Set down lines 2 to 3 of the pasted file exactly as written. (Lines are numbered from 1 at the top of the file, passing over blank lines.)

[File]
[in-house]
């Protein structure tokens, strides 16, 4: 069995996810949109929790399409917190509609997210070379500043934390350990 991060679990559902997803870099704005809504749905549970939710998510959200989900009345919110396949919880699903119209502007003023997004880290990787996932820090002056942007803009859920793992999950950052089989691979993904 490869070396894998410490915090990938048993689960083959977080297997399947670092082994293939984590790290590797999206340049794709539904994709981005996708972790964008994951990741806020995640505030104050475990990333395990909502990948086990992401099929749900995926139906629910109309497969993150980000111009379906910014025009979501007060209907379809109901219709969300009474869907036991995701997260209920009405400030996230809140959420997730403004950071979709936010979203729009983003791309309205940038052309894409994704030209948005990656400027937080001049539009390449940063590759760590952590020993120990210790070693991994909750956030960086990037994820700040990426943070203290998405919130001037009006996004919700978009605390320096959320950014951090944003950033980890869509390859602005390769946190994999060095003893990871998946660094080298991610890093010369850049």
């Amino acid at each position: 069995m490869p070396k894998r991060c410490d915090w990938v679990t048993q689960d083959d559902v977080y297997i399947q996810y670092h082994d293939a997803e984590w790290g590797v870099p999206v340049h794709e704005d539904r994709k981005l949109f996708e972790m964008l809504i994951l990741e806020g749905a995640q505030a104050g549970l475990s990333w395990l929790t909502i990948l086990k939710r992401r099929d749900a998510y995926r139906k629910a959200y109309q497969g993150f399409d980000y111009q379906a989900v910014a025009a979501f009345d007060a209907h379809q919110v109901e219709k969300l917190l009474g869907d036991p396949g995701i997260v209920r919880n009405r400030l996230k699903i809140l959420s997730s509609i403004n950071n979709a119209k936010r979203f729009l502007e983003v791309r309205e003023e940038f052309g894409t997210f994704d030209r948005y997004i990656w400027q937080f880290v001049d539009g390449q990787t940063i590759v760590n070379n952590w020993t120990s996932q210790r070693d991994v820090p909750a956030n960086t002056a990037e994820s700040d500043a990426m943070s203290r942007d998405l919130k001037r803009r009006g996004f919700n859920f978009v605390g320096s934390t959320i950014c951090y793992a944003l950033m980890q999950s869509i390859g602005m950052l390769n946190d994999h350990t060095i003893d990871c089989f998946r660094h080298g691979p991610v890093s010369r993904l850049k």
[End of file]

């Protein structure tokens, strides 16, 4: 069995996810949109929790399409917190509609997210070379500043934390350990 991060679990559902997803870099704005809504749905549970939710998510959200989900009345919110396949919880699903119209502007003023997004880290990787996932820090002056942007803009859920793992999950950052089989691979993904 490869070396894998410490915090990938048993689960083959977080297997399947670092082994293939984590790290590797999206340049794709539904994709981005996708972790964008994951990741806020995640505030104050475990990333395990909502990948086990992401099929749900995926139906629910109309497969993150980000111009379906910014025009979501007060209907379809109901219709969300009474869907036991995701997260209920009405400030996230809140959420997730403004950071979709936010979203729009983003791309309205940038052309894409994704030209948005990656400027937080001049539009390449940063590759760590952590020993120990210790070693991994909750956030960086990037994820700040990426943070203290998405919130001037009006996004919700978009605390320096959320950014951090944003950033980890869509390859602005390769946190994999060095003893990871998946660094080298991610890093010369850049």
């Amino acid at each position: 069995m490869p070396k894998r991060c410490d915090w990938v679990t048993q689960d083959d559902v977080y297997i399947q996810y670092h082994d293939a997803e984590w790290g590797v870099p999206v340049h794709e704005d539904r994709k981005l949109f996708e972790m964008l809504i994951l990741e806020g749905a995640q505030a104050g549970l475990s990333w395990l929790t909502i990948l086990k939710r992401r099929d749900a998510y995926r139906k629910a959200y109309q497969g993150f399409d980000y111009q379906a989900v910014a025009a979501f009345d007060a209907h379809q919110v109901e219709k969300l917190l009474g869907d036991p396949g995701i997260v209920r919880n009405r400030l996230k699903i809140l959420s997730s509609i403004n950071n979709a119209k936010r979203f729009l502007e983003v791309r309205e003023e940038f052309g894409t997210f994704d030209r948005y997004i990656w400027q937080f880290v001049d539009g390449q990787t940063i590759v760590n070379n952590w020993t120990s996932q210790r070693d991994v820090p909750a956030n960086t002056a990037e994820s700040d500043a990426m943070s203290r942007d998405l919130k001037r803009r009006g996004f919700n859920f978009v605390g320096s934390t959320i950014c951090y793992a944003l950033m980890q999950s869509i390859g602005m950052l390769n946190d994999h350990t060095i003893d990871c089989f998946r660094h080298g691979p991610v890093s010369r993904l850049k």